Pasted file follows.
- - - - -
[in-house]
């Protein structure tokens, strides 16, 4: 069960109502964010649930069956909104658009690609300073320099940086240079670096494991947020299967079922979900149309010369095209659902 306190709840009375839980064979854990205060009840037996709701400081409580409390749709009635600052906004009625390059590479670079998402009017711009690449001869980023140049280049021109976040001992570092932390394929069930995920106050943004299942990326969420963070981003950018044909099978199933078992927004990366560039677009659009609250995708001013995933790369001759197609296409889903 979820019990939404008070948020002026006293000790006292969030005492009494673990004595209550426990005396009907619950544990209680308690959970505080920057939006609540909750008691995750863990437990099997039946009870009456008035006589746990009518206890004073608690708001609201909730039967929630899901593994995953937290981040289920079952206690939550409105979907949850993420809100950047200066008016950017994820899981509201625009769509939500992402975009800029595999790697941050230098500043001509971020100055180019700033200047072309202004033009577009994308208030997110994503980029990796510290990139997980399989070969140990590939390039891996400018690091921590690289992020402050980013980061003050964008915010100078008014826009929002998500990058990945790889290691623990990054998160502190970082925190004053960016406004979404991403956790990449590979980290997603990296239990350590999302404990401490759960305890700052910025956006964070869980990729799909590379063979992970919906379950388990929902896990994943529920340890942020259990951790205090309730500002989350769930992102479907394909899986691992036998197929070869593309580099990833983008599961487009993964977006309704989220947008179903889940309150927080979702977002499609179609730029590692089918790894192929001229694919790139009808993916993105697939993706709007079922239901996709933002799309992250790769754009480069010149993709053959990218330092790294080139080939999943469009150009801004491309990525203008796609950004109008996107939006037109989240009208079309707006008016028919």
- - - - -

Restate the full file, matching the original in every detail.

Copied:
[in-house]
């Protein structure tokens, strides 16, 4: 069960109502964010649930069956909104658009690609300073320099940086240079670096494991947020299967079922979900149309010369095209659902 306190709840009375839980064979854990205060009840037996709701400081409580409390749709009635600052906004009625390059590479670079998402009017711009690449001869980023140049280049021109976040001992570092932390394929069930995920106050943004299942990326969420963070981003950018044909099978199933078992927004990366560039677009659009609250995708001013995933790369001759197609296409889903 979820019990939404008070948020002026006293000790006292969030005492009494673990004595209550426990005396009907619950544990209680308690959970505080920057939006609540909750008691995750863990437990099997039946009870009456008035006589746990009518206890004073608690708001609201909730039967929630899901593994995953937290981040289920079952206690939550409105979907949850993420809100950047200066008016950017994820899981509201625009769509939500992402975009800029595999790697941050230098500043001509971020100055180019700033200047072309202004033009577009994308208030997110994503980029990796510290990139997980399989070969140990590939390039891996400018690091921590690289992020402050980013980061003050964008915010100078008014826009929002998500990058990945790889290691623990990054998160502190970082925190004053960016406004979404991403956790990449590979980290997603990296239990350590999302404990401490759960305890700052910025956006964070869980990729799909590379063979992970919906379950388990929902896990994943529920340890942020259990951790205090309730500002989350769930992102479907394909899986691992036998197929070869593309580099990833983008599961487009993964977006309704989220947008179903889940309150927080979702977002499609179609730029590692089918790894192929001229694919790139009808993916993105697939993706709007079922239901996709933002799309992250790769754009480069010149993709053959990218330092790294080139080939999943469009150009801004491309990525203008796609950004109008996107939006037109989240009208079309707006008016028919």